NOAA Center for Atmospheric Sciences

“21st Century Challenges for Long-Term Monitoring” draws atmospheric scientists from around the world

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More than 250 people attended ESRL’s Global Monitoring Annual Conference in May, presenting dozens of talks and posters on atmospheric trends and analyses, many of them derived from ESRL-collected data. For three days, researchers from 19 countries discussed regional emissions of greenhouse gases, how best to interpret data showing a rise in global methane levels, and the dynamics and speed of the ozone layer’s recovery.

“First: thanks,” said Barry Huebert, a professor of oceanography at the University of Hawaii at Manoa, who gave a research talk. Huebert used data from NOAA’s Mauna Loa Observatory (MLO) to analyze patterns in atmospheric particles called aerosols, which can influence both air quality and climate. “The staff at MLO is fantastic,” Huebert said. “It’s hard to imagine how much they do there, and how much we all rely on them.” ESRL’s Global Monitoring Division operates Mauna Loa as one of five baseline atmospheric observatories that stretch from northern Alaska to the Antarctic. The others are in Barrow, Alaska; Trinidad Head, Calif.; American Samoa; and the South Pole.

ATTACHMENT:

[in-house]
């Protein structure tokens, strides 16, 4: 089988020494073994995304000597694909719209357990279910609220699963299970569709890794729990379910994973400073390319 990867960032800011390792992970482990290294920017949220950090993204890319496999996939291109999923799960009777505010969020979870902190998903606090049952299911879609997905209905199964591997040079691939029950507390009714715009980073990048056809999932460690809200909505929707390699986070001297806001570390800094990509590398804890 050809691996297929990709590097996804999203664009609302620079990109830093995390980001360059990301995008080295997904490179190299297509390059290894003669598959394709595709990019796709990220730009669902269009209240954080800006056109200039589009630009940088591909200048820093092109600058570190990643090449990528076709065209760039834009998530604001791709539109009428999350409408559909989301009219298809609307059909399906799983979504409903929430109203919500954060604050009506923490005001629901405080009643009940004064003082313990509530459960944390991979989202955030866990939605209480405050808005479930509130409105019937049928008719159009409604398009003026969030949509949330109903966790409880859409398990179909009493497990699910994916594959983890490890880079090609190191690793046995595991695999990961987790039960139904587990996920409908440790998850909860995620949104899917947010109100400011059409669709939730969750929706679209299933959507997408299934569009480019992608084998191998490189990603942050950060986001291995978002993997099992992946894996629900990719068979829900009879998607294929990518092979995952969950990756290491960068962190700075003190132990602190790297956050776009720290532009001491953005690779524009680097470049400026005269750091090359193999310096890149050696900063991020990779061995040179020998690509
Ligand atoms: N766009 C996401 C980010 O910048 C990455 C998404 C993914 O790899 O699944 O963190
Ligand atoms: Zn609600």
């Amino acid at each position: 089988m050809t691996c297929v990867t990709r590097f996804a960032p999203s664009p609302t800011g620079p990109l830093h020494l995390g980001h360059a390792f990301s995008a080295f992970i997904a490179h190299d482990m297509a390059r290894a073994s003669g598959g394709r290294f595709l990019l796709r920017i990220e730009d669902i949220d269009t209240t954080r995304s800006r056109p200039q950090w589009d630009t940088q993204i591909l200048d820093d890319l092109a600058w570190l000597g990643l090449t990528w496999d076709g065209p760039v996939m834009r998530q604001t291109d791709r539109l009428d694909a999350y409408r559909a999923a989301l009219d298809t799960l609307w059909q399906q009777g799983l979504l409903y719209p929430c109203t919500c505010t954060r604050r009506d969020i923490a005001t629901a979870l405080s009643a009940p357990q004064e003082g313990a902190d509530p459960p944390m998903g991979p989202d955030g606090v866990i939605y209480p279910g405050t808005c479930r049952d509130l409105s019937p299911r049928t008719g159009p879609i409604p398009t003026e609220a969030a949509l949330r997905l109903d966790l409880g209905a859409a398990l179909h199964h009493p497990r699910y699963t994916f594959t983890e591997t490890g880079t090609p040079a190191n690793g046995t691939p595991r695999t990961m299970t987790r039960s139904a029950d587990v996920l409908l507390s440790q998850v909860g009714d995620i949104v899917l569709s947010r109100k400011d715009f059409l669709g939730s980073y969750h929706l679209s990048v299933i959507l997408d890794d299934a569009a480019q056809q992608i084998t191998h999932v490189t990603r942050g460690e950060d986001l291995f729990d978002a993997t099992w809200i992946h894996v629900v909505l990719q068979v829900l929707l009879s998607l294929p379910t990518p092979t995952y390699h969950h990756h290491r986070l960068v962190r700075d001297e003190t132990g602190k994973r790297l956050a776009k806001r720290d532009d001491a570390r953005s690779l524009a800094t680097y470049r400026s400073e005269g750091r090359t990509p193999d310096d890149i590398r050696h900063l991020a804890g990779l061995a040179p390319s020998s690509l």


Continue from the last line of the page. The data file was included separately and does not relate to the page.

Jim Butler, director of ESRL’s Global Monitoring Division, opened the 36th annual monitoring conference with a commitment to continue and improve upon the division’s atmospheric monitoring, data collection, and analysis. Below are summaries from a few talks.

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